Dispatches from the fight against homelessness and AIDS
Posted by Tim Murphy , September 20, 2013
Robin Hood Tax supporters Wednesday said it’d raise $350 billion a year for big needs like healthcare, public transpo and ending AIDS.
Wednesday afternoon in New York City, on the second anniversary of Occupy Wall St., about 2,500 supporters of a proposed Robin Hood Tax gathered at the U.N., whose General Assembly had just begun their annual meeting on global priorities. They then marched to select corporate targets. Their goal? To build support for a .5 percent tax on high-speed financial transactions that, they say, would raise $350 billion a year for major human needs including funding the end of domestic and global HIV/AIDS, hospitals, public transportation and college debt relief.
A similar tax was passed in the Eurozone recently and will go into effect next year. American companies doing business in the Eurozone will have to pay the tax.
From the U.N., protesters—many wearing the pointy Robin Hood cap that has become the symbol for the movement, and some carrying giant fake boulders that symbolized the crushing debt of factors like AIDS, healthcare and college debt—marched to J.P. Morgan Chase, the largest U.S. bank, which taxpayers paid $12 billion to bail out. From there, they marched to the Metropolitan Transportation Authority, to call for an end to cuts to public transportation that working people rely on, and finally to a rally in Bryant Park.
To wrap up the action, the African-American a cappella group Sweet Honey in the Rock performed some of their songs. “There is no way in the world that you can have any kind of movement without people raising their voices,” they told the crowd. “Just don’t give up. Just don’t give up.”
In a planned civil disobedience, 16 protesters were arrested for blocking traffic while holding a giant sign reading, “End AIDS With a Robin Hood Tax.” They included State Senator Brad Hoylman, Housing Works president and CEO Charles King and Treatment Action Group executive director Mark Harrington.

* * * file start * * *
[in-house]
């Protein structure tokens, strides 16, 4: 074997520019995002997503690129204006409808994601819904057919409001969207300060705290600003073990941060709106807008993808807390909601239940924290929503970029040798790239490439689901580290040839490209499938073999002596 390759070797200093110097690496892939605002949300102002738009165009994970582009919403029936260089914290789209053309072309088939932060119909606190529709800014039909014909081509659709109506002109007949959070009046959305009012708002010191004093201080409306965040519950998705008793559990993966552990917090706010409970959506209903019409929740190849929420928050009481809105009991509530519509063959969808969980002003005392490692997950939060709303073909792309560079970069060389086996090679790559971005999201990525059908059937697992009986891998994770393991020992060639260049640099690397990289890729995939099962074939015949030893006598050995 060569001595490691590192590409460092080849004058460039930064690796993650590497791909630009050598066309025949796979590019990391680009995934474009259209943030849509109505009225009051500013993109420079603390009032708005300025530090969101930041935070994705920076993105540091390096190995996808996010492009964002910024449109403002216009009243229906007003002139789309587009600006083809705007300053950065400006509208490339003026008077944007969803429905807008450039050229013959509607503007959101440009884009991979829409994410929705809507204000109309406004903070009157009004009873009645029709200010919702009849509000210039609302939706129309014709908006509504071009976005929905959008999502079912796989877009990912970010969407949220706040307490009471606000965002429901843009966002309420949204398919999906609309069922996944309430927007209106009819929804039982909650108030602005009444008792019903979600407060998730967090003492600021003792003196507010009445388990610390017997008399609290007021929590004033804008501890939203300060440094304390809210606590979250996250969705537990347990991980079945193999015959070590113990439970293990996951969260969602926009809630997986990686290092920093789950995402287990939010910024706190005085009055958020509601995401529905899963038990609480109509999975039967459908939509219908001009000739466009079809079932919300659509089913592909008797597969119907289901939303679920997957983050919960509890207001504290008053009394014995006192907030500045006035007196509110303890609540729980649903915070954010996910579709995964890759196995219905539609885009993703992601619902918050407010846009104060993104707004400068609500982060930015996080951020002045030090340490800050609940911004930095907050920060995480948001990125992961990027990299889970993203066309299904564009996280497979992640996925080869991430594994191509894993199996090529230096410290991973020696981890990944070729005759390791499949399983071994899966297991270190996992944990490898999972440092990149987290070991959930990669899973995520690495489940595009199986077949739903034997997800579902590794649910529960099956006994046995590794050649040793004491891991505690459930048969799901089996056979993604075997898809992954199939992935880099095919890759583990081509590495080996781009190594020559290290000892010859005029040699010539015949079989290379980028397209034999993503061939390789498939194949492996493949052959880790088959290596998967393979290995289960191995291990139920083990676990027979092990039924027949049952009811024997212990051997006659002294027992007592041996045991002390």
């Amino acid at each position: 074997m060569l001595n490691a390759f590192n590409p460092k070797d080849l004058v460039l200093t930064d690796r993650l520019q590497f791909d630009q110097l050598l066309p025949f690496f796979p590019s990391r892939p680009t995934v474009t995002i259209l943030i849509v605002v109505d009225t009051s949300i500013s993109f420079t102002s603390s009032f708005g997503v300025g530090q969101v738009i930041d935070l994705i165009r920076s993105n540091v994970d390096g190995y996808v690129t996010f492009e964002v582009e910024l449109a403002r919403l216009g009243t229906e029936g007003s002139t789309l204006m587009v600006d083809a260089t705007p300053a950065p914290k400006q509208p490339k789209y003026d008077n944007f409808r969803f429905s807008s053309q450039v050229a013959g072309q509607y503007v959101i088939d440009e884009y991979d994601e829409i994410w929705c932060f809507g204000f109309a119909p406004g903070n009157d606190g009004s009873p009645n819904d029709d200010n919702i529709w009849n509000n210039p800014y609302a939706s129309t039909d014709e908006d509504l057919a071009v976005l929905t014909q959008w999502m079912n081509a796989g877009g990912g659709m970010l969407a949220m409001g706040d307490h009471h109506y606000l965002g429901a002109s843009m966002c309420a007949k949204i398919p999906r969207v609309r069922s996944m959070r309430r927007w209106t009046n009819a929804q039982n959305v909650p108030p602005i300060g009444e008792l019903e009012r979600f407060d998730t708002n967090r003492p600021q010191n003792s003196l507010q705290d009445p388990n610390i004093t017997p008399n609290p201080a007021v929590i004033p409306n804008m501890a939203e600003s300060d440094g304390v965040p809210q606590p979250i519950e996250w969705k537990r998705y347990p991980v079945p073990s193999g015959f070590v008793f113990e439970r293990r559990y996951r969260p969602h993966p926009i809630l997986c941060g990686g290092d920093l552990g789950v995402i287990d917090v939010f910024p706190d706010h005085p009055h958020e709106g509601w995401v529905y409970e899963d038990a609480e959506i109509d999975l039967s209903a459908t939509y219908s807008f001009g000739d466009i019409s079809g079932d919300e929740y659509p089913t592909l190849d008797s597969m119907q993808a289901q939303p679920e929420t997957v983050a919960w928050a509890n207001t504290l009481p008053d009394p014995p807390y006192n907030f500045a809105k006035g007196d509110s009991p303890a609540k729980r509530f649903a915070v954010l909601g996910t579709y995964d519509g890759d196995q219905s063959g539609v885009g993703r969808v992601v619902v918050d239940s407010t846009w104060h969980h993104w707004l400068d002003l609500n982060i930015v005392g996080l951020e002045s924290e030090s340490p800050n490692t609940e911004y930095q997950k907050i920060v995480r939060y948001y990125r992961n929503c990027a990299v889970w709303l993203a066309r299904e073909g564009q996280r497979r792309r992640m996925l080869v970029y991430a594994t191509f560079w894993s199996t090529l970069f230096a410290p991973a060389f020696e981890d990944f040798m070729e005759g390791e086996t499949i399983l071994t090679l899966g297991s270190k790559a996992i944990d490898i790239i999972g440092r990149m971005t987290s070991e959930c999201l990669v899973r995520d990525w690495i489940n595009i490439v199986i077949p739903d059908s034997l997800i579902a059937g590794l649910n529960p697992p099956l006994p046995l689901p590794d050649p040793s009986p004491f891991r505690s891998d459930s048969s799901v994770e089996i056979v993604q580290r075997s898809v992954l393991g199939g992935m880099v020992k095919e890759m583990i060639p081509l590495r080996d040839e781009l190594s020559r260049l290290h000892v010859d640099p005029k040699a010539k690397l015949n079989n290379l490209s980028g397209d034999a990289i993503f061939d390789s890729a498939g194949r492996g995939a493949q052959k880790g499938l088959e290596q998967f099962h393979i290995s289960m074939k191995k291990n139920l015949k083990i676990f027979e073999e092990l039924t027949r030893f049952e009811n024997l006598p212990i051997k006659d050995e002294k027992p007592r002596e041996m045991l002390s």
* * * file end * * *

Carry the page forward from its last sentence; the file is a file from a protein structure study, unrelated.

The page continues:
According to a poll by the environmental group Friends of the Earth, two thirds of Americans favor this tax. It is supported by Bill Gates, Warren Buffett, and President Reagan’s former budget director. In Congress, it exists as a bill, the Inclusive Prosperity Act, introduced this year by Rep. Keith Ellison (D-MN). It has 17 cosponsors. The website govtrack.us gives it a 0 percent chance of being enacted.
According to HealthGAP’s Jennifer Flynn, that’s no reason not to keep building a broad national consensus in favor of the tax. “When and if the next financial crisis hits, people will look around at solutions, and if enough people have signed on to this bill, it’ll be a viable option.” She noted that no New York State reps in D.C. have signed on to it, even though many of them are progressive. “They’re all terrified of Wall St.,” she said. “We have to make them terrified of us.” She urged all New Yorkers to call their reps urging them to sign on to the bill, which is H.R. 1579.
There will be another Robin Hood Tax rally in D.C. on October 30. Email Flynn at firstname.lastname@example.org or go to robinhoodtax.org for more info. Interesting fact: According to at least one account, Obama was all for a Robin Hood Tax until Larry Summers talked him out of it. Larry! Aaargh!blog comments powered by Disqus
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